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Like Flies On Sherbert

Alex Chilton

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Album Review

In most cases, adding in an unrelated EP, a second unrelated three-song EP, and a couple of random live tracks to an artist's album would make for a disorganized and confusing set, but Alex Chilton's 1979 album Like Flies on Sherbert was already a chaotic mess by most people's standards in the first place, so adding in the Feudalist Tarts EP from 1985 and the three songs from 1986's No Sex 12" EP from 1986 plus live versions of "The Letter" and "No Sex" simply expands the chaos to something closer to epic proportions. In retrospect, Flies isn't quite the car wreck it once appeared to be, and this two-disc package from Last Call has a strange coherence to it, full of loose, ragged deconstructive noise experiments, gutbucket R&B, and deliberately torpedoed pop and country songs. All of this is a far cry from the impressive power pop of Big Star, to be sure, but Flies and its various trailing EPs still seem to have a sense of purpose, even if that sense may have only been clear to Chilton. If love of Chilton's Big Star work brings you to this, well, be prepared to be shocked, but give it all a second listen. Songs like "My Rival" and its mirror cousin, "Like Flies on Sherbert," have fascinatingly bristling junkyard exteriors that mask a powerfully inverted pop sense, while tracks like "Boogie Shoes" and "Lost My Job" have a refreshing country-R&B shuffle feel, and "No Sex" may well be the most direct and honest song about sex in the postmodern world ever recorded. None of this is pop music trying to get over — which is what one is used to — but is instead pop music trying to get away from any perceived boundaries. What photo best captures the look and feel of the aftermath of a huge blowout party, one that is clear, in focus, and perfectly posed, or one that is blurred at the edges, tilted off axis, and has no obvious center point? The party's over, Chilton seems to be saying, and I don't have to look pretty anymore.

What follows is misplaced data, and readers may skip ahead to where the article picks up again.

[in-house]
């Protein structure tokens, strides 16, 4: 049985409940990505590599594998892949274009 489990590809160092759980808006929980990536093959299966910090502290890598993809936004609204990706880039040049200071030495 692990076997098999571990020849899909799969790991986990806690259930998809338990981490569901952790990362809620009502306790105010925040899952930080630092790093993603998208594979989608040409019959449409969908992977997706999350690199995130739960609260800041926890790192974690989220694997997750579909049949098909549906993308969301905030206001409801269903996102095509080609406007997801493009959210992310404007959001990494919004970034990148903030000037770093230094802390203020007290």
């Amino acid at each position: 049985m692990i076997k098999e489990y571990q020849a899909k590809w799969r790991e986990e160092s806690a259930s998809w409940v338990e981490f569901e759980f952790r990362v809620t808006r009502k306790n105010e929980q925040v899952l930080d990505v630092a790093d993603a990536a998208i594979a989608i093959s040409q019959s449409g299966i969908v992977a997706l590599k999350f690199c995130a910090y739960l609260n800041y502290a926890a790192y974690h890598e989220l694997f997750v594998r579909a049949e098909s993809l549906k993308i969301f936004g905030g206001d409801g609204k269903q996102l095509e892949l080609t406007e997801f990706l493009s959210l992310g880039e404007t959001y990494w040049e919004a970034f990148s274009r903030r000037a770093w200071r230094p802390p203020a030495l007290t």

Biography

Born: 28 December 1950 in Memphis, TN

Genre: Rock

Years Active: '60s, '70s, '80s, '90s, '00s

In a business that reinvents itself at every turn, Alex Chilton thrived for four decades with a three-fold career — his early recordings with the Box Tops, the albums he did with Big Star in the mid-'70s and after the group re-formed with a new lineup in 1993, and the spate of cool but chaotic solo albums he recorded beginning in the late '70s. To some, he was a classic hitmaker from the '60s. To others, he was a genius British-style pop musician and songwriter. To yet another audience, he...
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